A year before he founded Troma Studios, Lloyd Kaufman made the sexploitation offering "Sugar Cookies". And while the fact that "Sugar Cookies" is essentially a Troma movie before Troma is interesting from a historical viewpoint, the film itself is only slightly above average. As expected with this type of film, "Sugar Cookies" is thin on the plot. Here is the deal, a sleazy film producer kills an actress but makes it look like suicide. Her lesbian lover then goes out and seeks revenge. That's about it. As a general rule, sexploitation has aged the worst out of all the exploitation genres as it was superseded by the arrival of the porn film, thus rendering many films that would have been considered risqué during the 50's and 60's tame by the 70's. "Sugar Cookies" is a little better in this regard as it does contain a good deal of nudity as well as sex scenes, but it still comes across as being very tame. This wouldn't be as big of problem if this film wasn't so plagued with pacing issues. It really does creep along at a snail's pace at times. Still, there are a few things about "Sugar Cookies" I enjoyed. As far as the more exploitable elements go, the actresses in this movie are very hot and the sex and nudity is well done. As for more traditional elements go, "Sugar Cookies" is well acted and the script is better than I expected, In addition, the first 10 and last 10 minuets are well crafted and engaging, sadly however the rest of the film cannot live up to that, rendering the film above average at best. There certainly are worse sexploitation movies to watch, hell some of them are nearly unwatchable, but the genre also has better offerings as well.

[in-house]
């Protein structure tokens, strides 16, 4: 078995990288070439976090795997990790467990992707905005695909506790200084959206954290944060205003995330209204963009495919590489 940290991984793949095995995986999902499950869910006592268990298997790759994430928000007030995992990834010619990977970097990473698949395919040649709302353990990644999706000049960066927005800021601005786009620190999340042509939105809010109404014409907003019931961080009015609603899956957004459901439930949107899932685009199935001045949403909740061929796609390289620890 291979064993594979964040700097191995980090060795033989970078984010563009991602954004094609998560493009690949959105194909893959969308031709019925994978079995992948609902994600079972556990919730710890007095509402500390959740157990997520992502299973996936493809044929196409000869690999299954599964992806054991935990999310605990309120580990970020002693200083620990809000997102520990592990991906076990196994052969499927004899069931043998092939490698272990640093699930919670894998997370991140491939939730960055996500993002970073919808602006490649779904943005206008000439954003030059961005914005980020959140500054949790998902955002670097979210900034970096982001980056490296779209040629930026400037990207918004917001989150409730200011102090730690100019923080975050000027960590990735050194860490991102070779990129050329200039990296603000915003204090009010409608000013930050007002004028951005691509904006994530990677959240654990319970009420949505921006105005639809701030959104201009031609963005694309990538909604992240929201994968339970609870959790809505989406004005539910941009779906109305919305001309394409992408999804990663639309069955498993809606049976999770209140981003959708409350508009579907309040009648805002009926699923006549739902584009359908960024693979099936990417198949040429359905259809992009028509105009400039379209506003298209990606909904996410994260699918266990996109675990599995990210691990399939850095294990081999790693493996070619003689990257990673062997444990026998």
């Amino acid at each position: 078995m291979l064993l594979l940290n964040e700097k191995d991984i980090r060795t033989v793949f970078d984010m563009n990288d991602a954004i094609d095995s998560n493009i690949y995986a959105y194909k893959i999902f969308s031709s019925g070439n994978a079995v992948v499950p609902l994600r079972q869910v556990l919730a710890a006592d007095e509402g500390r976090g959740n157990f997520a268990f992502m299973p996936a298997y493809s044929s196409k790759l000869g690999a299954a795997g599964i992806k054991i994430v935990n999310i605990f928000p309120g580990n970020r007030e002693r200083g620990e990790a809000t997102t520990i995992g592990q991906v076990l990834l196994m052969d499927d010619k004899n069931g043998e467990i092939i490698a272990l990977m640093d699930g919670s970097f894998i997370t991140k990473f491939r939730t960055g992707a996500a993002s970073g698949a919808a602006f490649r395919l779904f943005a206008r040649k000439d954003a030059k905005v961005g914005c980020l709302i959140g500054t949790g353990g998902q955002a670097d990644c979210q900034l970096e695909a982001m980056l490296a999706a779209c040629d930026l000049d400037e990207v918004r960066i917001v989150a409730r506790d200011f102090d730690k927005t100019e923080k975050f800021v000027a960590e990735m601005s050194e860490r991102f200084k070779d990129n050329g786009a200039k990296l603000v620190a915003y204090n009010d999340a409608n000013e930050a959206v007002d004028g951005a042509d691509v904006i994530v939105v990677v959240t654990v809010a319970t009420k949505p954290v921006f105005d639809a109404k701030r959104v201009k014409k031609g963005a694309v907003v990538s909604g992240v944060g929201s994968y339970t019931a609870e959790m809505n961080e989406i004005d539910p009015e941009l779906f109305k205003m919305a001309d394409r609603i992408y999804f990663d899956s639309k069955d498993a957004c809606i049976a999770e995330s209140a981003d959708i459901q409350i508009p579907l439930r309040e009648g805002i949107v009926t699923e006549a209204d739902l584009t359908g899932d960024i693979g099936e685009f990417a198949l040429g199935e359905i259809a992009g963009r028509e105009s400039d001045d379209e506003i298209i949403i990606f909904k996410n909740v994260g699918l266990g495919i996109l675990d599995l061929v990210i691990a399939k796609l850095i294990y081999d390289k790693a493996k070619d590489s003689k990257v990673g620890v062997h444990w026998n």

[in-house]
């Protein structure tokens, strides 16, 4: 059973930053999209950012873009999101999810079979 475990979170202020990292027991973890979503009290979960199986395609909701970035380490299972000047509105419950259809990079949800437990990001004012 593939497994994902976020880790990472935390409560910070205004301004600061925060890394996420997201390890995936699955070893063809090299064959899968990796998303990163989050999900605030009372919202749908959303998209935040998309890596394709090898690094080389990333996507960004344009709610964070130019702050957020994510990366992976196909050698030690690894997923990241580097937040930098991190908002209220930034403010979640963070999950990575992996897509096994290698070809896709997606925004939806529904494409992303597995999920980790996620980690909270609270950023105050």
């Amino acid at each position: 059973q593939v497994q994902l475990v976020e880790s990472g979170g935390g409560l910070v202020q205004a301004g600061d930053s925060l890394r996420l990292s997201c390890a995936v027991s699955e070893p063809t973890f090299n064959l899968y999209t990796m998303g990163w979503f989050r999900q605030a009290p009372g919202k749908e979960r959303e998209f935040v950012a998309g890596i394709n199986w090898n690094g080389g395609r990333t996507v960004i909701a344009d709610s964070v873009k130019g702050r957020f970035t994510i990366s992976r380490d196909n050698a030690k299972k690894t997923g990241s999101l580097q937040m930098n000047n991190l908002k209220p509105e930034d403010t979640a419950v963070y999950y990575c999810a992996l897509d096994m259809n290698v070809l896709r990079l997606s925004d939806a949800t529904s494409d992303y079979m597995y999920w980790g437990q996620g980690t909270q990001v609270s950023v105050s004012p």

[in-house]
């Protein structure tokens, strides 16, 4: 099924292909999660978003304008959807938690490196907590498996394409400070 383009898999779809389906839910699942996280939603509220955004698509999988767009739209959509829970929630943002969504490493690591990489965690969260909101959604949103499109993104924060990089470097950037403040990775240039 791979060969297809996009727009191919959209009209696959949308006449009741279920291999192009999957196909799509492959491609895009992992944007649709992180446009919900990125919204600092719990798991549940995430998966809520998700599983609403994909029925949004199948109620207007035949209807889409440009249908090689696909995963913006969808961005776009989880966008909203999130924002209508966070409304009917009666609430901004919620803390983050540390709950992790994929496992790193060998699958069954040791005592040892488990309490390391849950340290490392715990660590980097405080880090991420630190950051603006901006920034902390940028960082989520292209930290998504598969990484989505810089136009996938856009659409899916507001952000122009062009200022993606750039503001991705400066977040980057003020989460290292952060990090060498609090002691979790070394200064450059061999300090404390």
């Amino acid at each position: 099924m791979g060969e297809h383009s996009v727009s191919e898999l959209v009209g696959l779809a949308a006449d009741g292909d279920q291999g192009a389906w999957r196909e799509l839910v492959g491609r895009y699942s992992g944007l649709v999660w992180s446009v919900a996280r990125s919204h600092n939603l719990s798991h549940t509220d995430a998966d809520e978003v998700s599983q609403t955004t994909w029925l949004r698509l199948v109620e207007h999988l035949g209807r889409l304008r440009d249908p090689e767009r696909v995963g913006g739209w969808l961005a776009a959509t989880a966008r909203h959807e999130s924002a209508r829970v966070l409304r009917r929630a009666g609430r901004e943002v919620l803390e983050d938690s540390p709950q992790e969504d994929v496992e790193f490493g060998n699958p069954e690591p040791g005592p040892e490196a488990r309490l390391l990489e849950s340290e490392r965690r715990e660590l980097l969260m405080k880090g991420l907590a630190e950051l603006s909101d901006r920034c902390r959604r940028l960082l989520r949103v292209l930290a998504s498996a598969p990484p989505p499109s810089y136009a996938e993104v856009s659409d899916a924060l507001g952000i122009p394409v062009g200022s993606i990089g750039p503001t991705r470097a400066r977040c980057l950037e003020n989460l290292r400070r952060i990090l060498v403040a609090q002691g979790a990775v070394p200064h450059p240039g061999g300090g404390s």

Although not a particularly good film, it is still loads better than anything Troma released in the 80's. This is the one of the first releases by Troma, a few years after the laughable "The Battle of Love's Return". Lynn Lowry plays a dual role(and cannot act in either of them) as Alta, a woman murdered by adult film-maker Max, & Julie, an actress pursued by lesbian Camila(the leggy Mary Woronov). It might have been a better film had there been better acting and if a stupid sub-plot involving Max's ex-brother-in-law had been deleted.